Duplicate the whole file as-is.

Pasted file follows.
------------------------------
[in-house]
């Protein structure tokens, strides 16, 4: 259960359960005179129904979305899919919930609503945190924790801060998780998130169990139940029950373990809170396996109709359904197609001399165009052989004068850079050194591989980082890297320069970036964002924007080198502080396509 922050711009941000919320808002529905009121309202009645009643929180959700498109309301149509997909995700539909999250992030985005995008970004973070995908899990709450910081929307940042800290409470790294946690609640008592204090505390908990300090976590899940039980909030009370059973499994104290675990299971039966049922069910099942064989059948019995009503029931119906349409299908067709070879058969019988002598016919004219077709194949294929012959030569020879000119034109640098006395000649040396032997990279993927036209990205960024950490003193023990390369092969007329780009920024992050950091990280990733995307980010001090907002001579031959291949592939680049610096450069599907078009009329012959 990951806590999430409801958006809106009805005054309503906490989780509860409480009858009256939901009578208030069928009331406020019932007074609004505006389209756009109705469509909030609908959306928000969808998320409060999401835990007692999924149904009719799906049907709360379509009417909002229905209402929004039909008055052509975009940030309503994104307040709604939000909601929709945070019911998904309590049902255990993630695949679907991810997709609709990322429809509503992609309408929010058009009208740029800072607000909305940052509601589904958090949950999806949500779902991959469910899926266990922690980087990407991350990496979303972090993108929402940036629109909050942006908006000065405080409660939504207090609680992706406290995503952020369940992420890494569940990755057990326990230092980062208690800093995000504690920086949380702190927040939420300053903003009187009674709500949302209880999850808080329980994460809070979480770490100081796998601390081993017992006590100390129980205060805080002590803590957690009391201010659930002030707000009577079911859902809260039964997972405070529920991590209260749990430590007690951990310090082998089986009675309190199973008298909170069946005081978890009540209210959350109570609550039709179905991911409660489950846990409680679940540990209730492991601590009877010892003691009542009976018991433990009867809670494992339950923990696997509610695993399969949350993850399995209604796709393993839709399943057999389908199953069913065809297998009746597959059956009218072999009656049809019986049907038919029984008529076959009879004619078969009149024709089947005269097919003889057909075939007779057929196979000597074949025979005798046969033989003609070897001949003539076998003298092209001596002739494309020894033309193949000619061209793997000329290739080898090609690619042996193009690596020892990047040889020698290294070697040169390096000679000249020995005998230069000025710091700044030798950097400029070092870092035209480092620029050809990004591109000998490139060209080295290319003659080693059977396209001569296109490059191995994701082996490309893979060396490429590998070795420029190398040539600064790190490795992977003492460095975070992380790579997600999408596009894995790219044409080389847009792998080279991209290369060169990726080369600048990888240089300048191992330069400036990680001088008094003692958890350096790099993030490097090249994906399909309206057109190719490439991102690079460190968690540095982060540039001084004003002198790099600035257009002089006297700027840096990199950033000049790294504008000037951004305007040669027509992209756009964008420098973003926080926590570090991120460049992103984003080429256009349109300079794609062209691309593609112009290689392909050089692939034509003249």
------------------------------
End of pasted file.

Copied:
[in-house]
């Protein structure tokens, strides 16, 4: 259960359960005179129904979305899919919930609503945190924790801060998780998130169990139940029950373990809170396996109709359904197609001399165009052989004068850079050194591989980082890297320069970036964002924007080198502080396509 922050711009941000919320808002529905009121309202009645009643929180959700498109309301149509997909995700539909999250992030985005995008970004973070995908899990709450910081929307940042800290409470790294946690609640008592204090505390908990300090976590899940039980909030009370059973499994104290675990299971039966049922069910099942064989059948019995009503029931119906349409299908067709070879058969019988002598016919004219077709194949294929012959030569020879000119034109640098006395000649040396032997990279993927036209990205960024950490003193023990390369092969007329780009920024992050950091990280990733995307980010001090907002001579031959291949592939680049610096450069599907078009009329012959 990951806590999430409801958006809106009805005054309503906490989780509860409480009858009256939901009578208030069928009331406020019932007074609004505006389209756009109705469509909030609908959306928000969808998320409060999401835990007692999924149904009719799906049907709360379509009417909002229905209402929004039909008055052509975009940030309503994104307040709604939000909601929709945070019911998904309590049902255990993630695949679907991810997709609709990322429809509503992609309408929010058009009208740029800072607000909305940052509601589904958090949950999806949500779902991959469910899926266990922690980087990407991350990496979303972090993108929402940036629109909050942006908006000065405080409660939504207090609680992706406290995503952020369940992420890494569940990755057990326990230092980062208690800093995000504690920086949380702190927040939420300053903003009187009674709500949302209880999850808080329980994460809070979480770490100081796998601390081993017992006590100390129980205060805080002590803590957690009391201010659930002030707000009577079911859902809260039964997972405070529920991590209260749990430590007690951990310090082998089986009675309190199973008298909170069946005081978890009540209210959350109570609550039709179905991911409660489950846990409680679940540990209730492991601590009877010892003691009542009976018991433990009867809670494992339950923990696997509610695993399969949350993850399995209604796709393993839709399943057999389908199953069913065809297998009746597959059956009218072999009656049809019986049907038919029984008529076959009879004619078969009149024709089947005269097919003889057909075939007779057929196979000597074949025979005798046969033989003609070897001949003539076998003298092209001596002739494309020894033309193949000619061209793997000329290739080898090609690619042996193009690596020892990047040889020698290294070697040169390096000679000249020995005998230069000025710091700044030798950097400029070092870092035209480092620029050809990004591109000998490139060209080295290319003659080693059977396209001569296109490059191995994701082996490309893979060396490429590998070795420029190398040539600064790190490795992977003492460095975070992380790579997600999408596009894995790219044409080389847009792998080279991209290369060169990726080369600048990888240089300048191992330069400036990680001088008094003692958890350096790099993030490097090249994906399909309206057109190719490439991102690079460190968690540095982060540039001084004003002198790099600035257009002089006297700027840096990199950033000049790294504008000037951004305007040669027509992209756009964008420098973003926080926590570090991120460049992103984003080429256009349109300079794609062209691309593609112009290689392909050089692939034509003249």